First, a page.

Bougainville inaugura su autonomía con izado de bandera


Terra Actualidad - EFE

La provincia de Bougainville, en Papúa Nueva Guinea, inauguró hoy su autonomía con una ceremonia tradicional en la que se izó la nueva bandera y se abrió la primera sesión del parlamento, elegido en los comicios del mes pasado.

El nuevo presidente de Bougainville, Joseph Kabul, dijo que la prioridad de su gobierno será 'hacer que la autonomía funcione' y encontrar los fondos necesarios para ofrecer a sus ciudadanos los bienes y servicios que necesitan, informó la radio ABC.

Para ello se contará con la explotación de los recursos agrícolas, como la copra, el coco o la vainilla, y con la creación de nuevas industrias de ecoturismo y pesca, indicó Kabul, quien no descartó volver a considerar el controvertido sector minero como base de la nueva economía.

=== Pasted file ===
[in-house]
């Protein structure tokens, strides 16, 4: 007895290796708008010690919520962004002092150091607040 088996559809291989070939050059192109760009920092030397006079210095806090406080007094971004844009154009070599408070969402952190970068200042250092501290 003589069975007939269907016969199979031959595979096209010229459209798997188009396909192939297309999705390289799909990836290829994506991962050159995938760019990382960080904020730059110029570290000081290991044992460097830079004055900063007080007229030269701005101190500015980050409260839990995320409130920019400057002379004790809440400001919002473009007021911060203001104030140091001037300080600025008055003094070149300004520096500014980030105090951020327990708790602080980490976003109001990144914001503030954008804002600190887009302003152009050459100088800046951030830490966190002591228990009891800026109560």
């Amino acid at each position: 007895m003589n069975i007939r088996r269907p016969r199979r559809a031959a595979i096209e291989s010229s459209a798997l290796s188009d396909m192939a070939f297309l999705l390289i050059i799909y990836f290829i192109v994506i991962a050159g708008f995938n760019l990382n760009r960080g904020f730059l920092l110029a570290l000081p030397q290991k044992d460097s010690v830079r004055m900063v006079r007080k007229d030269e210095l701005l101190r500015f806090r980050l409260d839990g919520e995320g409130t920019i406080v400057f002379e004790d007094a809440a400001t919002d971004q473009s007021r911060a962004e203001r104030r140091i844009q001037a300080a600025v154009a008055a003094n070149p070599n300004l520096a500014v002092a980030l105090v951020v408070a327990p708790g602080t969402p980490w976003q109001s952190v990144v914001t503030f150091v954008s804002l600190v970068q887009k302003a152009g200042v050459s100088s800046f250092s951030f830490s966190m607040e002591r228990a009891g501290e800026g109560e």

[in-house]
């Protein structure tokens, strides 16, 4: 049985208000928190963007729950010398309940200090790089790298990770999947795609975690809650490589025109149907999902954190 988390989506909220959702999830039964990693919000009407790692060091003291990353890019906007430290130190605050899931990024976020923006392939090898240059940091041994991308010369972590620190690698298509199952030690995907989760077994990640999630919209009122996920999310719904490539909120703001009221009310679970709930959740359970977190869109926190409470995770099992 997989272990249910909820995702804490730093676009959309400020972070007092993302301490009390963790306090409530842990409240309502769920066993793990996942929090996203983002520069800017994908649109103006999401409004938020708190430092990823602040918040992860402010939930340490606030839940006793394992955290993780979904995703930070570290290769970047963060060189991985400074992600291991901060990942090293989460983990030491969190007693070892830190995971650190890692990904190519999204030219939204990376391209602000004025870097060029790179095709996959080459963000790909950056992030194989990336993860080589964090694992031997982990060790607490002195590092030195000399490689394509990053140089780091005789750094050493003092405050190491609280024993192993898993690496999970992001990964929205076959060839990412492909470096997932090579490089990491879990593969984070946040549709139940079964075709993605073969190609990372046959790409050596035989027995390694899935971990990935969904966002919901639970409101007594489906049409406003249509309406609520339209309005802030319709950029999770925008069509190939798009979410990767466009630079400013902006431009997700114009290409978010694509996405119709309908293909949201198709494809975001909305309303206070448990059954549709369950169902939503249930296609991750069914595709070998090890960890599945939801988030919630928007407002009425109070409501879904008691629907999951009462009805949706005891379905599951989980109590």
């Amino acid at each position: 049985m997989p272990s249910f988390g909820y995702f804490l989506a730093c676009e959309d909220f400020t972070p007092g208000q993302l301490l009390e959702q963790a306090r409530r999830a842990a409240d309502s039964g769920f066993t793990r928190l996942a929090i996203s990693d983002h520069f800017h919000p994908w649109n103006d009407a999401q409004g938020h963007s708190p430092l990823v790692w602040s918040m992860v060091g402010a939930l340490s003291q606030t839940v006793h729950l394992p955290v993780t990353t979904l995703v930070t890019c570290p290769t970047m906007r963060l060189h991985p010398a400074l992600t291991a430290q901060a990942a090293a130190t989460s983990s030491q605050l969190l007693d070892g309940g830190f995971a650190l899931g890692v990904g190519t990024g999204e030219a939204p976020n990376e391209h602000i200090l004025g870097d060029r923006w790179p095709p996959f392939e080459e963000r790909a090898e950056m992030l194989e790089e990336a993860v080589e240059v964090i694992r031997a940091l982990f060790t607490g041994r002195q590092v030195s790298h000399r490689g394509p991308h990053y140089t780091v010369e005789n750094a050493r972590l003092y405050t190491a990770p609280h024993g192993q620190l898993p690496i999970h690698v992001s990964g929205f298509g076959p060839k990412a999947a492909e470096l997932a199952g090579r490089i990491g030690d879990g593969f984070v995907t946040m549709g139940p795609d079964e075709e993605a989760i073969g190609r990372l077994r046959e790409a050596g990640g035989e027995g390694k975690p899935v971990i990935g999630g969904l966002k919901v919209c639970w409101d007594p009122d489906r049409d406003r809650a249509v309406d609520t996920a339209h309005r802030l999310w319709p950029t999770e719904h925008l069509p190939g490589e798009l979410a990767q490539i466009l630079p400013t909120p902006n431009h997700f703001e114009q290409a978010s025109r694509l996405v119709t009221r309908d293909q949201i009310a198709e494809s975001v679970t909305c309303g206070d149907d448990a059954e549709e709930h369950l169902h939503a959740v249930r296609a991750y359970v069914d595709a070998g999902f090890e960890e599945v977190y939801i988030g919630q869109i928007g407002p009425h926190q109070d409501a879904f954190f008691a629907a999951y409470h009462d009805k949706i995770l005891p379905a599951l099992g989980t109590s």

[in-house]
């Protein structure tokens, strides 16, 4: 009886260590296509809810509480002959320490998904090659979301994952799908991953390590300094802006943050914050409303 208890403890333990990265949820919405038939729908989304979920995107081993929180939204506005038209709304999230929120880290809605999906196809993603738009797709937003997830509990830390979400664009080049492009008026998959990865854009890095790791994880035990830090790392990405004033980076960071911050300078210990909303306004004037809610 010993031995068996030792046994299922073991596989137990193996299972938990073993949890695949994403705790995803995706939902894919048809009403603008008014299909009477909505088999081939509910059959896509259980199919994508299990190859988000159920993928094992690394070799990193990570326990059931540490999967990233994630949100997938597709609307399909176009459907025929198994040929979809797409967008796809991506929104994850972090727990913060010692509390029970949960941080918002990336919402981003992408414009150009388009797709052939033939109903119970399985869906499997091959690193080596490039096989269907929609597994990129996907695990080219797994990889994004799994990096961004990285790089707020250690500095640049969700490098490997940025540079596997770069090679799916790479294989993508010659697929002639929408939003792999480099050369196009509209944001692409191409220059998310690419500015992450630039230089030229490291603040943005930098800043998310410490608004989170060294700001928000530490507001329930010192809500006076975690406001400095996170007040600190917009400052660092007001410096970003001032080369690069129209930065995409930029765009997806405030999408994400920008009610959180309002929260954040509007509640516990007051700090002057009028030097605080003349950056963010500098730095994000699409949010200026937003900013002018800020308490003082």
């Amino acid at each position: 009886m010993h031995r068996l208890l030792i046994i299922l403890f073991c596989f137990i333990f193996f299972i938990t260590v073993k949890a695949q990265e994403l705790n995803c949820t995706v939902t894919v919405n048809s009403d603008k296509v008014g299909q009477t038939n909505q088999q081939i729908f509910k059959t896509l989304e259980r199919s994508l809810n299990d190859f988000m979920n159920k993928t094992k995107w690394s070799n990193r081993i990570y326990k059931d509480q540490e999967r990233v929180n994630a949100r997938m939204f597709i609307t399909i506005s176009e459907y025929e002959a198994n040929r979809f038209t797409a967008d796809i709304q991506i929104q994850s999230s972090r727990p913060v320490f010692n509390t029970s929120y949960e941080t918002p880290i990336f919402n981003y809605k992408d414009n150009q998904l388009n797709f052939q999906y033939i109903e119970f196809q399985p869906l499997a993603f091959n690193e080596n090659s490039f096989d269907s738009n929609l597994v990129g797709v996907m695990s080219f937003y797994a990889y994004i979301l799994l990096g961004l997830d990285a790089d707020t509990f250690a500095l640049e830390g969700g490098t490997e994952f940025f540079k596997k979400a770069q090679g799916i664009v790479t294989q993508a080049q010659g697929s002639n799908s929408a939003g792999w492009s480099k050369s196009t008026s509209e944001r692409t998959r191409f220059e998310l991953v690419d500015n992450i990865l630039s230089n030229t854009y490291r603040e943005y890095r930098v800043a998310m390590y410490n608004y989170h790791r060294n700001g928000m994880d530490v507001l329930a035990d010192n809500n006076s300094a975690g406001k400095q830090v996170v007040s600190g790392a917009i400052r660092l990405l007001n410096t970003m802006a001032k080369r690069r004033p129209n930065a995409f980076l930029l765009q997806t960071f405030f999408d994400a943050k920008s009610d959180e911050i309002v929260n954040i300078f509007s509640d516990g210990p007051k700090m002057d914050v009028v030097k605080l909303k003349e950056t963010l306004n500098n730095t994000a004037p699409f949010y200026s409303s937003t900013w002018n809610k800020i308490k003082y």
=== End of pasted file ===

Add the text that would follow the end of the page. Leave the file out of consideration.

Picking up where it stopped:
Kabul insistió en la necesidad de que la provincia pueda autofinanciarse.

El nuevo gobierno de Bougainville se responsabilizará de funciones gubernamentales que hasta ahora han correspondido a la administración de Port Moresby, a excepción de las políticas exterior y de defensa.

El primer ministro de Papúa Nueva Guinea, Michael Somare, presidió las ceremonias de inauguración del nuevo gobierno y participó en la sesión parlamentaria con los 39 miembros de la Asamblea.

La creación del gobierno autónomo, cuya composición será anunciada por Kabul la próxima semana, culmina el proceso de paz en esa isla de Papúa Nueva Guinea con el objetivo de crear las bases de un proceso de independencia futuro, que podría culminar con un nuevo referéndum dentro de diez o quince años.